Jez Taylor, head of our Market Garden here at Daylesford talks to us about his favourite crops and varieties for this year.

“Summer is the time to make the most of the heat and solar energy of the peak growing season.

In the Market Garden at Daylesford, we designate clear areas of ground for various crops and adhere to a tight schedule of compost spreading, cultivating, sowing, planting and irrigation. From the beginning of May to the end of July we will transplant over 200,000 plants and drill seed into over five acres of ground, to fill our annual growing space.

As the “hungry gap” comes to an end and we take on extra summer staff, we gradually increase the diversity and volume of produce harvested from the garden. We start with radishes, salad onions, little gem, mangetout and cucumbers from the polytunnels in early June, onto soft fruits and early root crops in July, then knee-deep into tomatoes, peppers, courgettes and beans as we hit August.

From the end of May we will be picking overwintered cornflower, sweet rocket, honesty and clary sage, into irises, peonies and polytunnel-grown sweet peas in June, then breathtaking summer dahlias, roses, zinnias, snapdragons and scabious, not to mention the dozens of extra varieties we are trying this season!

With the growing season reaching until the end of October, there are still opportunities to grow crops from summer sowings in your own gardens.


Nigella, or “Love-in-a-mist” is a cinch to germinate and can be sown from May into June. It is only about 40cm tall so will flower within 8-10 weeks of sowing. The blues and whites of “Jekyll mixed” are particularly useful in bouquet arrangements. After flowering, the seedheads also look great, green or dried. Equally fast-growing are the dainty mini snapdragon, “Linaria maroccana”. Try the “Sweeties” variety, again because they are fairly short and once cut they will regrow, giving opportunities until the frosts of autumn.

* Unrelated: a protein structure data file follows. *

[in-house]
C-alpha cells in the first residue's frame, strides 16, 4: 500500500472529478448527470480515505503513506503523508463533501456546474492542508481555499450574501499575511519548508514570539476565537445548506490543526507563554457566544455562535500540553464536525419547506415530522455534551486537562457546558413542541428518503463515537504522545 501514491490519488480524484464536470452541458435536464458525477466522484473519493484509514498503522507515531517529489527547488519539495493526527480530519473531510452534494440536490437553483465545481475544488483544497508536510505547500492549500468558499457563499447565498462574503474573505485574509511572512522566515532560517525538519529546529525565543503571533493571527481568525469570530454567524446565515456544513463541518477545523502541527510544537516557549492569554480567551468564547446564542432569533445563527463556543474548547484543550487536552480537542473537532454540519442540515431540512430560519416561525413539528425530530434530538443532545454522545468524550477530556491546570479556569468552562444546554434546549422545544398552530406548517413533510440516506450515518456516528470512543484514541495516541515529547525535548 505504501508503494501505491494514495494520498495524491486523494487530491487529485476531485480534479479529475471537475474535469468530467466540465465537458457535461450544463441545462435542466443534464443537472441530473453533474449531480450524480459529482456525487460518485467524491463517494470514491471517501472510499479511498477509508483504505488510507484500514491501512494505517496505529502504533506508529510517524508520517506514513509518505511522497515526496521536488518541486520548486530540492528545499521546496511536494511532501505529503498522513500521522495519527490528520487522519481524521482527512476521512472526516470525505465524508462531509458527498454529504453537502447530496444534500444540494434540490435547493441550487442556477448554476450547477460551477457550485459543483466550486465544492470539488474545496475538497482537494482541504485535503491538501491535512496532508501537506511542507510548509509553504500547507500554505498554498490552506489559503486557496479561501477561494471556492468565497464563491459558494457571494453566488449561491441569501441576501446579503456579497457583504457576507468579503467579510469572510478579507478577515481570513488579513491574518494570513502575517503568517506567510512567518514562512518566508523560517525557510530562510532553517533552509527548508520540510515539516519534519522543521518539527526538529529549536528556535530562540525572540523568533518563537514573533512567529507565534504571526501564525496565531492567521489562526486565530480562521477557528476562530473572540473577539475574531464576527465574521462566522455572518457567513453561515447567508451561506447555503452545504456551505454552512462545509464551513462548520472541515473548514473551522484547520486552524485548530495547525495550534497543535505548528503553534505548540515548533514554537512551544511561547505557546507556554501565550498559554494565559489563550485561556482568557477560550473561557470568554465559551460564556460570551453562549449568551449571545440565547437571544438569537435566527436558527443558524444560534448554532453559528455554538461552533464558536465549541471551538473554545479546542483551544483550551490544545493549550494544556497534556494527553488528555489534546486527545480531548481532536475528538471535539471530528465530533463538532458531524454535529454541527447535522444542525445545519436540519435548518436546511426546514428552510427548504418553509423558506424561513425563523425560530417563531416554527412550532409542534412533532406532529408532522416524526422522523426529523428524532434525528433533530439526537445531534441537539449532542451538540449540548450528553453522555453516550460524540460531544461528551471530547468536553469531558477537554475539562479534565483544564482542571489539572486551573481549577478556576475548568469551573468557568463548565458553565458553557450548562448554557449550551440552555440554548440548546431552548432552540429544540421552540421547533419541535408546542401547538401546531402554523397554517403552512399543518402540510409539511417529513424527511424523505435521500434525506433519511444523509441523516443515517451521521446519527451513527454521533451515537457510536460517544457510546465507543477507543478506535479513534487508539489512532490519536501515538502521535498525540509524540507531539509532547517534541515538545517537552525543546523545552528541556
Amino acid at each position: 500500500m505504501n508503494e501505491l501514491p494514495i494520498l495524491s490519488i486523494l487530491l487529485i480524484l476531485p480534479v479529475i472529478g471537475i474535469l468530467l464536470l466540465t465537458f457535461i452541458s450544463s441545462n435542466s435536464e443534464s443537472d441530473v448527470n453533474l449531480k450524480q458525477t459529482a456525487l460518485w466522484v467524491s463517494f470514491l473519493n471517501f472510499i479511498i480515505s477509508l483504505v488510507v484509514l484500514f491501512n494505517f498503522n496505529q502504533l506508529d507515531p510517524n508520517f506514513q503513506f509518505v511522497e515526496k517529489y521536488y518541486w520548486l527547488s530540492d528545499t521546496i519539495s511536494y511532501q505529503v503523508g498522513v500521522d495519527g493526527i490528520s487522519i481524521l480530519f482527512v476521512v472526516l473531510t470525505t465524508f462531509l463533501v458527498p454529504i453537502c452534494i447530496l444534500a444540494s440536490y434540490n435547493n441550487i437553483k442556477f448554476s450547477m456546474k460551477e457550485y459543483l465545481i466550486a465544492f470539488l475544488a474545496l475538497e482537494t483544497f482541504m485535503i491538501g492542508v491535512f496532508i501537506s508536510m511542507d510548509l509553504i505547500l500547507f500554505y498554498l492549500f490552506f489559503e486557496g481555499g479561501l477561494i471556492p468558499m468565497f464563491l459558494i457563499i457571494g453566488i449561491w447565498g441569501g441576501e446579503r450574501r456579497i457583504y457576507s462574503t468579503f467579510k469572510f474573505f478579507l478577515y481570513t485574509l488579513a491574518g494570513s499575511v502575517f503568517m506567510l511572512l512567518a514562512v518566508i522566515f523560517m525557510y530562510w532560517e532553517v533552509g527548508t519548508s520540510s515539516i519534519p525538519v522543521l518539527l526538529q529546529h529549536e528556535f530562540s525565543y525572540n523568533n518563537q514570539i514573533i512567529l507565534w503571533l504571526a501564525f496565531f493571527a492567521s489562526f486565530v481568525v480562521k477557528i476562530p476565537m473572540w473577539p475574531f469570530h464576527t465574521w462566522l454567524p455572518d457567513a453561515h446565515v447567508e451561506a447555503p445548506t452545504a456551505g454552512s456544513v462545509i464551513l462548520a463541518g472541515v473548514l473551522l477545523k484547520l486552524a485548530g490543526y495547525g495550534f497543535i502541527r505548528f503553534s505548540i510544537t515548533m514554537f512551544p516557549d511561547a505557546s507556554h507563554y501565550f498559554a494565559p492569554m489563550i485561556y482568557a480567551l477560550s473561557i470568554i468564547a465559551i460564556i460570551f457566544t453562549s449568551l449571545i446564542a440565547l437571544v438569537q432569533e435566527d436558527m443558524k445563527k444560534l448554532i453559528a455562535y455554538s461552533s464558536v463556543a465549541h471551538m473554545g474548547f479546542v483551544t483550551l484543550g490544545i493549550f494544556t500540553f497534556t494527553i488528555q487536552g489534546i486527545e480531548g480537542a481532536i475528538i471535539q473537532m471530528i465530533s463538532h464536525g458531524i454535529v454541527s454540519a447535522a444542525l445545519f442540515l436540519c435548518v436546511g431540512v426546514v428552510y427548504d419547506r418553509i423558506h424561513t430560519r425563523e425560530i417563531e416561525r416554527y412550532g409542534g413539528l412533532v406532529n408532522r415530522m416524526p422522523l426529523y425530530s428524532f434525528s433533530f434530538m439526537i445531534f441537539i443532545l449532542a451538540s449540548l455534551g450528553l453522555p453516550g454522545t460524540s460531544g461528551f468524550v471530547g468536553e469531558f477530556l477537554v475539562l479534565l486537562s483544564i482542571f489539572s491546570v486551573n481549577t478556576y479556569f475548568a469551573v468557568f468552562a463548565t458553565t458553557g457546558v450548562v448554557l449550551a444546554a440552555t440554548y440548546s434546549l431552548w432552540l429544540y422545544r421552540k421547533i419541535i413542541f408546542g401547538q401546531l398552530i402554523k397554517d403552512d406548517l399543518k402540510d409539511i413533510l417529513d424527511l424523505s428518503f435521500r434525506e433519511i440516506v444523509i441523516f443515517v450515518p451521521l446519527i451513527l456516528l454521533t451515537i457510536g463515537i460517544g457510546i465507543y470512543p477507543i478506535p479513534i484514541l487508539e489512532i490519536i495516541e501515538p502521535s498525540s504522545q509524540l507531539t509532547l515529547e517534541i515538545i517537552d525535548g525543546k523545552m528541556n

Late May is a great time to plant dwarf French beans, direct into the soil, giving you lots of fine beans from late August through September. Try the “Faraday” variation. If you want to try something a little different in the bean range, or indeed you find it hard to make the most of your green beans with regular picking, then try “Borlotto di Fuoca”. This variety will give you mottled green pods early on, but if you happen to holiday in August and you leave the pods to mature, then you will get a great crop of pretty pink pods in September and October, filled with melt-in-your-mouth buttery beans.

If you have a really good, protected, south-facing spot against your house then you really do need to attempt outdoor tomatoes. Normally I would recommend a cherry for outdoors as they always produce faster than the larger fruiting varieties, but this year, in our selection of tomato plants we are including “Orange Banana”. This mango-like plum tomato, with sweet, firm not pappy flesh, has become a favourite in our heritage tomato mix.

I also recommend the mini-leaved “Greek Basil”, available through July and August. Last year I had a pot on my kitchen windowsill from August right up until Christmas. Possibly the most useful pot I’ve ever had, taking just a few small leaves here and there to add a fresh herby fragrance omelettes and cheese on toast and many other plates.

If you are considering investing in a perennial for cutting, then Scabiosa Caucasica was one of our favourites in the Market Garden last season, blooming from June until November.”